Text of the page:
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Case Reports  |   April 2004
Rebound Pulmonary Hypertension and Cardiogenic Shock after Withdrawal of Inhaled Prostacyclin
Author Affiliations & Notes
  • John G. Augoustides, M.D.
    *
  • Kym Culp, M.D.
  • Steven Smith, B.S., R.R.T.
  • * Assistant Professor of Anesthesia (Cardiothoracic Section), † Fellow in Cardiothoracic Anesthesia and Critical Care, Department of Anesthesia, ‡ Clinical Specialist, Respiratory Care Services, Hospital of the University of Pennsylvania.
  • Received from the Department of Anesthesia, Hospital of the University of Pennsylvania, Philadelphia, Pennsylvania.
Article Information
Case Reports
Case Reports   |   April 2004
Rebound Pulmonary Hypertension and Cardiogenic Shock after Withdrawal of Inhaled Prostacyclin
Anesthesiology 4 2004, Vol.100, 1023-1025. doi:
Anesthesiology 4 2004, Vol.100, 1023-1025. doi:
SEVERE pulmonary hypertension (PHTN) may cause right ventricular failure after heart surgery, significantly affecting mortality and morbidity. 1,2 Perioperative inhaled nitric oxide was a major clinical advance because it was the first purely selective pulmonary vasodilator that treated PHTN without systemic vasodilation. 3,4 Rebound PHTN is associated with withdrawal of nitric oxide; this may be due to its short duration of action. 4,5 Inhaled prostacyclin (iPGI2) has replaced nitric oxide at our institution after nitric oxide became too expensive after approval by the US Food and Drug Administration. There is no published report of rebound PHTN after withdrawal of iPGI2. 6 Because iPGI2has a duration of action similar to that of nitric oxide, it may also be associated with rebound PHTN. The following case report illustrates this possibility in the setting of severe PHTN after cardiac surgery.
Case Report
A 74-yr-old man (height, 140 cm; weight, 52 kg) presented with congestive cardiac failure. The patient had undergone previous coronary artery bypass grafting in 1979 and 1999. His transthoracic echocardiogram revealed an ejection fraction of 35%, severe aortic stenosis (aortic valve area of 0.9 cm2), severe mitral regurgitation, significant PHTN (estimated pulmonary artery systolic pressure 69 mmHg), moderate tricuspid regurgitation, and normal right ventricular function. Coronary catheterization revealed occluded saphenous venous grafts but a patent left internal mammary graft to the left anterior descending artery. There was no significant coronary stenosis amenable to surgical intervention.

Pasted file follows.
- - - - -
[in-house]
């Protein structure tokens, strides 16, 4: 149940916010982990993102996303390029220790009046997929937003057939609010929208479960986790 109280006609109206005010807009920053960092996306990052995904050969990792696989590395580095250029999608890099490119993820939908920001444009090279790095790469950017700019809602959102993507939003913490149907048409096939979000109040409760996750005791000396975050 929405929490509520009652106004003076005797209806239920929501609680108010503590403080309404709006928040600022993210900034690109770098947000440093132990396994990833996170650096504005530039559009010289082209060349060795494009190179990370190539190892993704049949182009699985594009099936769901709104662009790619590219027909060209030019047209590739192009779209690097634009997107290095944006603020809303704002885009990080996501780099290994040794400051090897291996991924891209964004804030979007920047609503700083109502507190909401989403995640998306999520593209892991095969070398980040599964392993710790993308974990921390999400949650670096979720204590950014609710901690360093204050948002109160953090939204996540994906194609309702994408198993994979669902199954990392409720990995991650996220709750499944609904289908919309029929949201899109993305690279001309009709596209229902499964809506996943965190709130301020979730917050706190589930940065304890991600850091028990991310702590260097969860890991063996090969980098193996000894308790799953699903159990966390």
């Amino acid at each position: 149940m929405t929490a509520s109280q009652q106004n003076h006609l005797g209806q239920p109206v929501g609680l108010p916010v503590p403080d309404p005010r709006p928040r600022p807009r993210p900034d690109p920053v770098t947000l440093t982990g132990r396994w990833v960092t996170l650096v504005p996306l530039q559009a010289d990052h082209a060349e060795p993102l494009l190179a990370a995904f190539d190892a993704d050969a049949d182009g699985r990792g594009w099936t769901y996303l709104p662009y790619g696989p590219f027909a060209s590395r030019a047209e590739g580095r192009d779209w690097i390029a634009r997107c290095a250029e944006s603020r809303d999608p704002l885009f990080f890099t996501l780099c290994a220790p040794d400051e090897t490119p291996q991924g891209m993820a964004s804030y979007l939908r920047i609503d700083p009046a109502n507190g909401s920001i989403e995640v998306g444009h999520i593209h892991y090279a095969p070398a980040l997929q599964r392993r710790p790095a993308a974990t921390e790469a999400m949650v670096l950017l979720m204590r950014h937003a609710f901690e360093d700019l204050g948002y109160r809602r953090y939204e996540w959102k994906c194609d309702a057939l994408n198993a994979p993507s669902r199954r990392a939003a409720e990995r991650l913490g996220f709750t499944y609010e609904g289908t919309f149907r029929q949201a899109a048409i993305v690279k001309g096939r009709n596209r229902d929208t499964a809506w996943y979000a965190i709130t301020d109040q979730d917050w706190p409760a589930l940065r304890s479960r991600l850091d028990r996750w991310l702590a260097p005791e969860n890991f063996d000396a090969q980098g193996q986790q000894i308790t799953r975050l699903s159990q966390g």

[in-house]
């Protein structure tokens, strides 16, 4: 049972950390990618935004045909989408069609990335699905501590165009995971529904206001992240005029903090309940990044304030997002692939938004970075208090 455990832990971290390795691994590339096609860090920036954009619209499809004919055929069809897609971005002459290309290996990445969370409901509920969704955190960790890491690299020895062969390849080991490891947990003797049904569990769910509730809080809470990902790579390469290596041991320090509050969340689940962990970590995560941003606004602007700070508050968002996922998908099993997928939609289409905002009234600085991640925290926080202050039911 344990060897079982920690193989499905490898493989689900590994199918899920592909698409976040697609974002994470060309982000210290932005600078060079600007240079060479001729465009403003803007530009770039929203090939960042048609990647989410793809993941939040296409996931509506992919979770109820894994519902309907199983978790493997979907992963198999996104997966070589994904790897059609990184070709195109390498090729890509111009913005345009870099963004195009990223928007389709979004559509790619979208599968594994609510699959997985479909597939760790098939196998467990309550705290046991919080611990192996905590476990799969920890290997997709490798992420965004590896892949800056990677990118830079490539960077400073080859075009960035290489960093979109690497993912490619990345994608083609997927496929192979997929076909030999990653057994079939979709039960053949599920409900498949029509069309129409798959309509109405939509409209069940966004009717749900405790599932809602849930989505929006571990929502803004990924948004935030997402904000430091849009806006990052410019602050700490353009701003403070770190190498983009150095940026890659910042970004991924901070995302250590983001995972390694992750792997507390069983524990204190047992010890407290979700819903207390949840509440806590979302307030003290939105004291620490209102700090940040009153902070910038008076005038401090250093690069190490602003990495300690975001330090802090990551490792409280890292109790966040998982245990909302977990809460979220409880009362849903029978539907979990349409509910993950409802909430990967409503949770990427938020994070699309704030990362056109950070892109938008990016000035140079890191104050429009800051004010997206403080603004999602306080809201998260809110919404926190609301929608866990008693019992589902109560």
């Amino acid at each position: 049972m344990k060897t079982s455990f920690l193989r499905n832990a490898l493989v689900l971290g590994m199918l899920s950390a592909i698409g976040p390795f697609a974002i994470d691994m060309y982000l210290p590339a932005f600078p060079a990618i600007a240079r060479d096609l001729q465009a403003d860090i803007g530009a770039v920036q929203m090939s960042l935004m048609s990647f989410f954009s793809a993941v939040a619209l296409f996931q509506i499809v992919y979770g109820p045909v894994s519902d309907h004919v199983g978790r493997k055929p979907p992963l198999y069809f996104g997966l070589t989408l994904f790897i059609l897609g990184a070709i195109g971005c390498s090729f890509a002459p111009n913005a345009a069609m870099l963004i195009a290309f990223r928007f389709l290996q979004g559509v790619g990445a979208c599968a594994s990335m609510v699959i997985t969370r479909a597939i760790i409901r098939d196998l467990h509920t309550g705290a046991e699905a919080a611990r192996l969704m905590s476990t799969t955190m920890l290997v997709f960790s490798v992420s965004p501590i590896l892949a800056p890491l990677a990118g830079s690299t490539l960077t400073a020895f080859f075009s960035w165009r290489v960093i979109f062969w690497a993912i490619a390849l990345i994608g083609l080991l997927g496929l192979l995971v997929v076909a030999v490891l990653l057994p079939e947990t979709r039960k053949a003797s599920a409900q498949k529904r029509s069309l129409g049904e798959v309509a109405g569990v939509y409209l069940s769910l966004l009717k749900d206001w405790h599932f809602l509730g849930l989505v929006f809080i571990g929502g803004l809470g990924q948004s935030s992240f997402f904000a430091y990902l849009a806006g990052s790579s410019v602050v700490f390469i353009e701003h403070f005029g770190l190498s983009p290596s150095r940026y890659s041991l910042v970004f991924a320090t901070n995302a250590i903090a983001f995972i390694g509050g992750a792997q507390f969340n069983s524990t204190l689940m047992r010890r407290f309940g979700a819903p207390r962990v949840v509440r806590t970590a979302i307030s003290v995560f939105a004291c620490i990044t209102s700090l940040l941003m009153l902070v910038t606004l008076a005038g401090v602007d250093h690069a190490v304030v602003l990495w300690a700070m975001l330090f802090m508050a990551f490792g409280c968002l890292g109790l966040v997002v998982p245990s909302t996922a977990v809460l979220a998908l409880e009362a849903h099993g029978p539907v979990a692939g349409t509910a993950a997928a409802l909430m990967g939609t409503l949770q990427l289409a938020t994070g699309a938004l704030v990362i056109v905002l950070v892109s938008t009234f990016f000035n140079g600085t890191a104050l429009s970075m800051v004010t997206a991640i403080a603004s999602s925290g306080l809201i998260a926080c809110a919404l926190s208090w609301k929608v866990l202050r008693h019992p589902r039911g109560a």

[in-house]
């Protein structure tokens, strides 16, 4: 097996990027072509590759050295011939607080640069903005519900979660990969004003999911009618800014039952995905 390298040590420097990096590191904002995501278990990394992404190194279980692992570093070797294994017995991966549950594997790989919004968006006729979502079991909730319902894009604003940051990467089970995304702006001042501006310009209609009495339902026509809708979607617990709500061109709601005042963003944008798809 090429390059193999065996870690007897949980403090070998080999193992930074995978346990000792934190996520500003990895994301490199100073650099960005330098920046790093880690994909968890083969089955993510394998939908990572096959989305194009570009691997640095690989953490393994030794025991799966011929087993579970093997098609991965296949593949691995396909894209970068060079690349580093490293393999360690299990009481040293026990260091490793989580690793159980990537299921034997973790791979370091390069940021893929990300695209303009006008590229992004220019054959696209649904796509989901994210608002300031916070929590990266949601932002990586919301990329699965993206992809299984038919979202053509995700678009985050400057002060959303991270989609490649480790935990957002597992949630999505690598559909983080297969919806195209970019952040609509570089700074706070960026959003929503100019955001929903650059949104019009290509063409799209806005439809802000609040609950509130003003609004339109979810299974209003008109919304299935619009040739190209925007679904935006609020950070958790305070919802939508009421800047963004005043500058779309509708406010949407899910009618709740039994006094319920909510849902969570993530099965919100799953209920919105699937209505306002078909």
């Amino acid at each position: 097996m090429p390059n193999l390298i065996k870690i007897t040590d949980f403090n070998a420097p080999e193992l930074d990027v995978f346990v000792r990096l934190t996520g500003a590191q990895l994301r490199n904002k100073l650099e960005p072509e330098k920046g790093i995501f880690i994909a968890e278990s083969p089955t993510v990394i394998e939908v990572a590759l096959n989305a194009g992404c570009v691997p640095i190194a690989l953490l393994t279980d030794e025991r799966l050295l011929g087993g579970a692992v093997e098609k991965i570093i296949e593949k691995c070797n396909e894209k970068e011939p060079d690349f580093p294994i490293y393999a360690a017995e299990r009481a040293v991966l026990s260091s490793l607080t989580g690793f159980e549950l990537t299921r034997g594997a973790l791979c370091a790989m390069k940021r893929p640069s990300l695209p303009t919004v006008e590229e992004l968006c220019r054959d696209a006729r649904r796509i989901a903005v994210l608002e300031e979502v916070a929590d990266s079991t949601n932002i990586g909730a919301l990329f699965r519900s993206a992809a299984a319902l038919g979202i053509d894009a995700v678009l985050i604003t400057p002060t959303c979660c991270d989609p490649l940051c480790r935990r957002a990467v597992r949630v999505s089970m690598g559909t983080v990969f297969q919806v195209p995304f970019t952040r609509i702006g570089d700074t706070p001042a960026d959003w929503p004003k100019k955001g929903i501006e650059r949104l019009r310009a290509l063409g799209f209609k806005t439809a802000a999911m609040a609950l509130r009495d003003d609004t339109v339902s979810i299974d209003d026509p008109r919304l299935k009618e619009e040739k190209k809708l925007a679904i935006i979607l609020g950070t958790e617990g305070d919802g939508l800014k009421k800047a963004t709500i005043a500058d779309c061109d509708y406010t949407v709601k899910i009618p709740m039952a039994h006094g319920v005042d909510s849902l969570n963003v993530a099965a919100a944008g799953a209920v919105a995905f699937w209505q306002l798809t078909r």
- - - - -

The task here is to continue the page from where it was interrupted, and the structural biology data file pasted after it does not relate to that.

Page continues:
The patient presented to the operating room for mitral and aortic valve replacement. Hemodynamic monitoring included arterial, central venous, and pulmonary artery catheterization. Aprotinin was administered without incident. The induction of anesthesia was with titrated intravenous midazolam and fentanyl. Tracheal intubation was uneventful. Anesthetic maintenance was with titrated midazolam, fentanyl, and isoflurane 0.5% in oxygen. Neuromuscular blockade was achieved with pancuronium. The hemodynamics before cardiopulmonary bypass were as follows: central venous pressure, 12–14 mmHg; pulmonary artery systolic/diastolic pressures, 44–55 mmHg/25–30 mmHg; systemic blood pressure, 110–140 mmHg/60–80 mmHg; heart rate, 80–100 beats/min; cardiac index, 1.8–2.0 l · min−1· m−2. Intraoperative transesophageal echocardiography was performed (Omniplane II probe, Sonos 5500; Philips Medical Systems, Amsterdam, The Netherlands). The preoperative findings were confirmed. The patient underwent uncomplicated bioprosthetic aortic and mitral valve replacement on cardiopulmonary bypass (myocardial ischemic time, 140 min; cardiopulmonary bypass time, 207 min).
Separation from cardiopulmonary bypass was uneventful. The hemodynamics were as follows: central venous pressure, 14–18 mmHg; pulmonary artery systolic/diastolic pressures, 50–55 mmHg/30–35 mmHg; systemic blood pressure, 100–120 mmHg/50–60 mmHg; heart rate, 90–100 beats/min; cardiac index, 1.8–2.0 l · min−1· m−2. Intraoperative transesophageal echocardiography confirmed normal prosthetic valvular function, no change in the tricuspid regurgitation, moderate right ventricular dilation, and moderate biventricular dysfunction. Biventricular function was supported with infusions of epinephrine at 2 μg · kg−1· min−1and milrinone at 0.375 μg · kg−1· min−1. PHTN was managed with hyperventilation with 100% oxygen, titrated to arterial blood gas analysis. Despite aprotinin administration, there was significant coagulopathy after protamine reversal. This was corrected with transfusion of platelets and fresh frozen plasma. The patient was transferred to the intensive care unit while sedated on mechanical ventilation.
In the intensive care unit, the patient’s admission hemodynamics were as follows: central venous pressure, 14 mmHg; pulmonary artery systolic/diastolic pressures, 58 mmHg/30 mmHg; systemic blood pressure, 127 mmHg/66 mmHg; heart rate, 90–100 beats/min; cardiac index, 2.1 l · min−1· m−2. His PHTN increased despite sedation and hyperventilation with 100% oxygen (fig. 1) The right ventricular dysfunction was also progressive, as evidenced by a persistent increase in central venous pressure to 24–28 mmHg; cardiac index progressively decreased to below 2.0 l · min−1· m−2.
Fig. 1. Relationship of pulmonary hypertension to withdrawal of inhaled prostacyclin. PASP = pulmonary artery systolic pressure; PGI2= inhaled prostacyclin; SSP = systemic systolic pressure.
Fig. 1. Relationship of pulmonary hypertension to withdrawal of inhaled prostacyclin. PASP = pulmonary artery systolic pressure; PGI2= inhaled prostacyclin; SSP = systemic systolic pressure.
Fig. 1. Relationship of pulmonary hypertension to withdrawal of inhaled prostacyclin. PASP = pulmonary artery systolic pressure; PGI2= inhaled prostacyclin; SSP = systemic systolic pressure.